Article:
In his last appearance at a Microsoft shareholder meeting as CEO, Steve Ballmer said he's completely certain the company is in very good shape to succeed in the next decade under someone else's captainship.
Ballmer, who has gotten emotional in some public appearances since announcing his intention to retire in August, spoke with conviction but stayed composed throughout the meeting, which was webcast. "There is a tremendous amount of opportunity ahead for Microsoft," he said.
Ironically, Bill Gates, who is viewed as more cerebral, did choke up at the end of his prepared remarks when he addressed Ballmer's retirement and the ongoing search for his replacement.
Both he and Ballmer are committed to making sure that the next CEO "is the right person at the right time for this company" and that this person will guide Microsoft to success, Gates said, as his voice broke.
He didn't provide a timeline for when the replacement will be chosen, but said the search committee, of which he's part, has been meeting with external and internal candidates. "We're pleased with the progress," Gates said.
Gates, the company's co-founder and first CEO, was replaced by Ballmer in 2000. Gates is now the company's chairman.
Among the candidates rumored to be in the running are Ford President and CEO Alan Mulally, Satya Nadella, executive vice president of Microsoft's Cloud and Enterprise Division, Kevin Turner, the company's COO, who was CIO at Walmart and CEO of Sam's Club, and Stephen Elop, Nokia CEO and former division president at Microsoft, who is due to return to Redmond when Microsoft's acquisition of Nokia's smartphone business is completed.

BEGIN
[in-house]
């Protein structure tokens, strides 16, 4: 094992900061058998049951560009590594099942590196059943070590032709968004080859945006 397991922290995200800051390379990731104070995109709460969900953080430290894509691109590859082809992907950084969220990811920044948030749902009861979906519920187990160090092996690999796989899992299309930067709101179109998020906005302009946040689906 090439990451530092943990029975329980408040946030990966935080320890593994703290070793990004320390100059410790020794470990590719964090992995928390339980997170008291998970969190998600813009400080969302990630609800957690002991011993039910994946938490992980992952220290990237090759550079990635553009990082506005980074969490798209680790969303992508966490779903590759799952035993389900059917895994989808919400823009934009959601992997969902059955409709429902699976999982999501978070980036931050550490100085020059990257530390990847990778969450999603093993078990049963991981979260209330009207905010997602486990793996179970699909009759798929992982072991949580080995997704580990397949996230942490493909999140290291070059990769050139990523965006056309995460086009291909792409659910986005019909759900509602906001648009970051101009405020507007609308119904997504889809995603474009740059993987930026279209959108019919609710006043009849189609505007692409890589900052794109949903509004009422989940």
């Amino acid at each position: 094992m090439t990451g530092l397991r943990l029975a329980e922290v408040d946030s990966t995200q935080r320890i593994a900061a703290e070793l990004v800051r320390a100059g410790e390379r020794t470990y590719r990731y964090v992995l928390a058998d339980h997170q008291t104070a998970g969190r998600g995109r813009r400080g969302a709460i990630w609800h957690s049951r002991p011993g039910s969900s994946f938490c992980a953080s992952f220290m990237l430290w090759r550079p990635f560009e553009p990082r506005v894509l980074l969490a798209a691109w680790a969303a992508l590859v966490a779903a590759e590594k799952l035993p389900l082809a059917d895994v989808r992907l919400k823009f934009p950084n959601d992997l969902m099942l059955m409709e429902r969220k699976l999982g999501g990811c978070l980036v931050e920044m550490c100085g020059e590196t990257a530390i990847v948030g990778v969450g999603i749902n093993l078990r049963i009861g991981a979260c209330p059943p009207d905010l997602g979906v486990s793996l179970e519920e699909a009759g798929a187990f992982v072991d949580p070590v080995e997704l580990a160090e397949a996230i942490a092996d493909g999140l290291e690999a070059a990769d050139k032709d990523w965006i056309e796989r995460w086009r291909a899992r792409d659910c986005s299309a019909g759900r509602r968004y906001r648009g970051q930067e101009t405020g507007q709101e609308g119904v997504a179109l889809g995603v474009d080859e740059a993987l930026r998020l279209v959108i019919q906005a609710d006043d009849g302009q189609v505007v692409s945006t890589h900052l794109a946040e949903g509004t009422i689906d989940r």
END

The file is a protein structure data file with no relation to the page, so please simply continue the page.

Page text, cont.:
In a recent Wall Street Journal article, Ballmer, Microsoft director and search committee chief John Thompson and other company executives said Ballmer wasn't pushed out but that he decided to retire after becoming convinced only a new leader will be able to accelerate the pace of change in the company.
At the heart of that change is Microsoft's ongoing transformation from a provider of packaged software to a provider of hardware devices and cloud services, a strategy Ballmer reiterated is the right one during Tuesday's meeting.
The so-called "devices and services" emphasis will help Microsoft succeed both among consumers and among business customers as software moves to the cloud and mobile devices like tablets and smartphones take on more and more tasks previously handled by desktop and laptop PCs.
Concrete examples of this strategy include the Xbox gaming console, whose new Xbox One version will ship this week, the Office 365 cloud suite of collaboration and productivity apps, the Azure enterprise cloud infrastructure platform and the Surface tablets, Ballmer said.
Once the Nokia deal closes, Nokia smartphones running the Windows Phone OS will be further improved, boosting Microsoft's stable of devices, he said. Microsoft expects the deal, estimated at around $7.2 billion, to be finalized in the first calendar quarter of next year.
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